Education Policy | Post Primary | Preschool | Primary | Tertiary | Search

 

Government running scared

The cancellation by National's Associate Tertiary Spokesperson, Maurice Williamson, to speak in the Student Union Quad at the University of Auckland is a clear sign that the government is running scared, according to student leaders at the Auckland University Students' Association (AUSA).

Mr Williamson was scheduled to speak to students at 12 noon on Wednesday, in a series of addresses by political leaders leading up to the election.

"Obviously, the government has now also realised that its record in the tertiary sector is indefensible," commented Eva Neitzert, Co-Education Vice President at AUSA.

"The government's track record has been a comedy of errors. From Max Bradford shoving students, the foolish decision to delegate the administration of student allowances to WINZ, and the continual under-funding of the sector, everything the government has attempted to do has been a failure," said Samuel Huggard, Administration Vice President at AUSA.

The Minister has said that he does not wish to attend because given recent events (a student occupation) there is no guarantee of his personal security.

"I contend that" said Samuel Huggard. "The students association makes every effort to guarantee the safety of speakers. In recent weeks we have had the leaders of Labour, ACT, The Alliance and New Zealand First, as well as other National Party candidates. Maurice Williamson not fronting up to students further proves the governments mishandling of the portfolio and the absence of any commitment to it," continued Mr Huggard.

"On November 27, students will have the opportunity to respond to this lack of commitment with their vote," concluded Mr Huggard.

Ends.


© Scoop Media

 
 
 
Culture Headlines | Health Headlines | Education Headlines

 
Legendary Bassist David Friesen Plays Wellington’s Newest Jazz Venue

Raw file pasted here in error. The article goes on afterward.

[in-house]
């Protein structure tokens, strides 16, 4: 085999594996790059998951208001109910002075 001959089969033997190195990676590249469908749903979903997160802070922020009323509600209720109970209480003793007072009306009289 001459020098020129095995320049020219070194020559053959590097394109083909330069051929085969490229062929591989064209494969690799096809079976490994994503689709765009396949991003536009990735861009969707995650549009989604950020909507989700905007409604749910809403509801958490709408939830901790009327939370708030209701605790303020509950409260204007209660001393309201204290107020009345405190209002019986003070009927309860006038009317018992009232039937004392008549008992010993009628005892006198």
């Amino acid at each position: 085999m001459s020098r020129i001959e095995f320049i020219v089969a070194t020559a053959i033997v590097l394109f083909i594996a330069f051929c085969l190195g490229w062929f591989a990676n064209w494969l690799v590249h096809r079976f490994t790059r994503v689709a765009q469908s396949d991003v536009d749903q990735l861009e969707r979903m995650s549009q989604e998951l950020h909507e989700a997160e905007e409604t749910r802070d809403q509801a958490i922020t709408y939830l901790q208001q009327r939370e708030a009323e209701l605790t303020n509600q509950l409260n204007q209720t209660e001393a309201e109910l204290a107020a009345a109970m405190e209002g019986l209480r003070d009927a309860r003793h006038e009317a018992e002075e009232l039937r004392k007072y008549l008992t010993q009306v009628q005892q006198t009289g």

Friesen is touring New Zealand to promote his latest album Another Time, Another Place, recorded live at Auckland's Creative Jazz Club in 2015. More>>

Howard Davis Review: The Father - Descending Into The Depths of Dementia

Florian Zeller's dazzling drama The Father explores the effects of a deeply unsettling illness that affects 62,000 Kiwis, a number expected to grow to 102,000 by 2030. More>>


Howard Davis Review: Blade Runner Redivivus

When Ridley Scott's innovative, neo-noir, sci-fi flick Blade Runner was originally released in 1982, at a cost of over $45 million, it was a commercial bomb. More>>

14-21 October: New Zealand Improv Festival In Wellington

Imagined curses, Shibuya’s traffic, the apocalypse, and motherhood have little in common, but all these and more serve as inspiration for the eclectic improvised offerings coming to BATS Theatre this October for the annual New Zealand Improv Festival. More>>

ALSO:

Bird Of The Year Off To A Flying Start

The competition asks New Zealanders to vote for their favourite bird in the hopes of raising awareness of the threats they face. More>>

Scoop Review Of Books:
K Emma Ng's Old Asian, New Asian

This book, written by a young second-generation Chinese New Zealander, gives many examples of the racism that Asian New Zealanders experience. More>>

 
 
 
 
 

LATEST HEADLINES

  • CULTURE
  • HEALTH
  • EDUCATION